Time and again, Volkswagen Commercial Vehicles further enriches the California range with attractive special models. The first makes it debut in 2006: the California Sonora, named after a desert region. From the outside, the two-tone paint finish distinguishes the special model, while the roof always remains in Silver Metallic. Another identifying characteristic is the almost complete set of equipment and an exclusive, four-piece set of bags.
Even more individually equipped is the California NoLimit, which is initially presented as a design study. July 2007 sees the launch of the special series limited to 222 units. Never before has a California been so individually and luxuriously designed. Identifying features on the outside of the NoLimit are the special colour of “Campanella White”, protective trim strips in an elegant white with chrome accents, 18-inch alloy wheels (AZEV sport edition type “R”), bi-xenon headlights and smoked rear lights as well as privacy windows. Among the details setting the scene in the interior of the exclusive model are leather-Alcantara upholstery, carpets and Alcantara mattresses in “Date Brown” and a gleaming white paint finish for the cupboards throughout the kitchen unit. Also fitted as standard: a full complement of electronic equipment including navigation system, Apple iPod (30 GB), 10-inch multimedia player, telephone interface and leather multifunction steering wheel. An additional detail located on the passenger side is the individual serial number – 1 to 222 – of the respective “NoLimit” edition. Prices for the California NoLimit in Germany start at 69,996 euros.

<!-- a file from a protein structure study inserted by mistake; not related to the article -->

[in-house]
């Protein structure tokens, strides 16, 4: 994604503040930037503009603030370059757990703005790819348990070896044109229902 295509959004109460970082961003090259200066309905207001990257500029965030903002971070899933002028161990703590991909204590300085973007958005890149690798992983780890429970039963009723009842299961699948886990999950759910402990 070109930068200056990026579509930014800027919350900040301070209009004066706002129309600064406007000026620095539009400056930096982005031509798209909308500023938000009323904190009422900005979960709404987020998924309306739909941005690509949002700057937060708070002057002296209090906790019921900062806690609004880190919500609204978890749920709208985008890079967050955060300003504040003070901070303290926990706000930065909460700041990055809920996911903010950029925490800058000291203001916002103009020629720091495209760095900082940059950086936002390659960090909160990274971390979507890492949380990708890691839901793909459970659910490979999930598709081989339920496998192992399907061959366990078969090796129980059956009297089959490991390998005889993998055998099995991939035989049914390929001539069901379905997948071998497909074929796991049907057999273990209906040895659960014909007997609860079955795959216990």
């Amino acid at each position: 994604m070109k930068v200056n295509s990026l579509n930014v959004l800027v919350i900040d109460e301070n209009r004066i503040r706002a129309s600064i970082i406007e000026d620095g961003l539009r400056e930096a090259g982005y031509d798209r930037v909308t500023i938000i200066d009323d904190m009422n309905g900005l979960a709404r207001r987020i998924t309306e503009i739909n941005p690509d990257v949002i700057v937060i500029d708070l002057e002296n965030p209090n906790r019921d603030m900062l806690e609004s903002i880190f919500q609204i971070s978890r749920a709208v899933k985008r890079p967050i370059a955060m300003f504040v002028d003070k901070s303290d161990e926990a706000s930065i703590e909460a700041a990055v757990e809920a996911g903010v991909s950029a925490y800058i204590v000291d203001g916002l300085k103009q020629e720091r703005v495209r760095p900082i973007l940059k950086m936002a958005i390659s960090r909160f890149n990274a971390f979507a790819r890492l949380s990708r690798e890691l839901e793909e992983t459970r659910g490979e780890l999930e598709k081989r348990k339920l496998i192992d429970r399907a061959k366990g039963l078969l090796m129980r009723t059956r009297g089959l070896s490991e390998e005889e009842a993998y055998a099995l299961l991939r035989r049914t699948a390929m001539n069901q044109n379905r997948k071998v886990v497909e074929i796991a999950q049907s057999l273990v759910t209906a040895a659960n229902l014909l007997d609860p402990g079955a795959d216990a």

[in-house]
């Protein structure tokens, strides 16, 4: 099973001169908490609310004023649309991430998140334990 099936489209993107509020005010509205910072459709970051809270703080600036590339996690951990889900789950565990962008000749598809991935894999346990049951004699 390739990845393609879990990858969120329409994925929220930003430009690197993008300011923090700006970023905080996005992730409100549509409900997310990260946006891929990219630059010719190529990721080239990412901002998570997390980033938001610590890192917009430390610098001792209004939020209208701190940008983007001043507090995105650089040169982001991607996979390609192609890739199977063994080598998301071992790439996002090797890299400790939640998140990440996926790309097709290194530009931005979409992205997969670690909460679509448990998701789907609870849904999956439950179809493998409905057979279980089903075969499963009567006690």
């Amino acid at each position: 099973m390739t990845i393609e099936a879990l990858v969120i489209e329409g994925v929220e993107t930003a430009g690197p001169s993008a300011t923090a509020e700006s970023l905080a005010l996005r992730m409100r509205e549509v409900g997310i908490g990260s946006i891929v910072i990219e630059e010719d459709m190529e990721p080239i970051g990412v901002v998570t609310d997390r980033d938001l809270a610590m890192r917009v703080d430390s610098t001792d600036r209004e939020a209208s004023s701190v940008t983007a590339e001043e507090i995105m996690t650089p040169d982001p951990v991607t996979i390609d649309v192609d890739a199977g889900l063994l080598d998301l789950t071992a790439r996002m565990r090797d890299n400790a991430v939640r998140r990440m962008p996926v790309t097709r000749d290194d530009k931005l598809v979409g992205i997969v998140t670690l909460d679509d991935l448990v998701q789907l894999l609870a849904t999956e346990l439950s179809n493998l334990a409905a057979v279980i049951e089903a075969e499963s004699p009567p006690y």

Yet Volkswagen Commercial Vehicles has all of its customers in view in 2007 and offers a new entry-level model at the other end of the range in the same year: the California Beach – optionally available with or without manually operated pop-up roof, but always without a kitchen unit (price in Germany: less than 31,000 euros). The wide spectrum – from the low-cost Beach to the top versions – strengthens the California in its role as a